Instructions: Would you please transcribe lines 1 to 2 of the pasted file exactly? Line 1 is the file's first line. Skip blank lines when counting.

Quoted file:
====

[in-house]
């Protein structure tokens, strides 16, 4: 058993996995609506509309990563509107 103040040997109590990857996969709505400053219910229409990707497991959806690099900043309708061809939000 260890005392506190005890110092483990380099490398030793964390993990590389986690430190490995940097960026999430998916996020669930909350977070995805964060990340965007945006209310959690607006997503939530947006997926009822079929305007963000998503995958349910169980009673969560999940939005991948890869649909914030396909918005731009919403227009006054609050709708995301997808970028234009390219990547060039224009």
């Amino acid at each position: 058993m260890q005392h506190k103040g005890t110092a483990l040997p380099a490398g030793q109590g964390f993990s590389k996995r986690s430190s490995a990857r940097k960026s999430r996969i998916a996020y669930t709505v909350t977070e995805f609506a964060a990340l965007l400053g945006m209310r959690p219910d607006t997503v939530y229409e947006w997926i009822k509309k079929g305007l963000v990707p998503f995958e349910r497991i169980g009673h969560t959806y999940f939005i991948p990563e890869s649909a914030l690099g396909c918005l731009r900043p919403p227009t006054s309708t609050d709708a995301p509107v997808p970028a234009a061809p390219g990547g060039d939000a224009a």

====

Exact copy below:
[in-house]
């Protein structure tokens, strides 16, 4: 058993996995609506509309990563509107 103040040997109590990857996969709505400053219910229409990707497991959806690099900043309708061809939000 260890005392506190005890110092483990380099490398030793964390993990590389986690430190490995940097960026999430998916996020669930909350977070995805964060990340965007945006209310959690607006997503939530947006997926009822079929305007963000998503995958349910169980009673969560999940939005991948890869649909914030396909918005731009919403227009006054609050709708995301997808970028234009390219990547060039224009």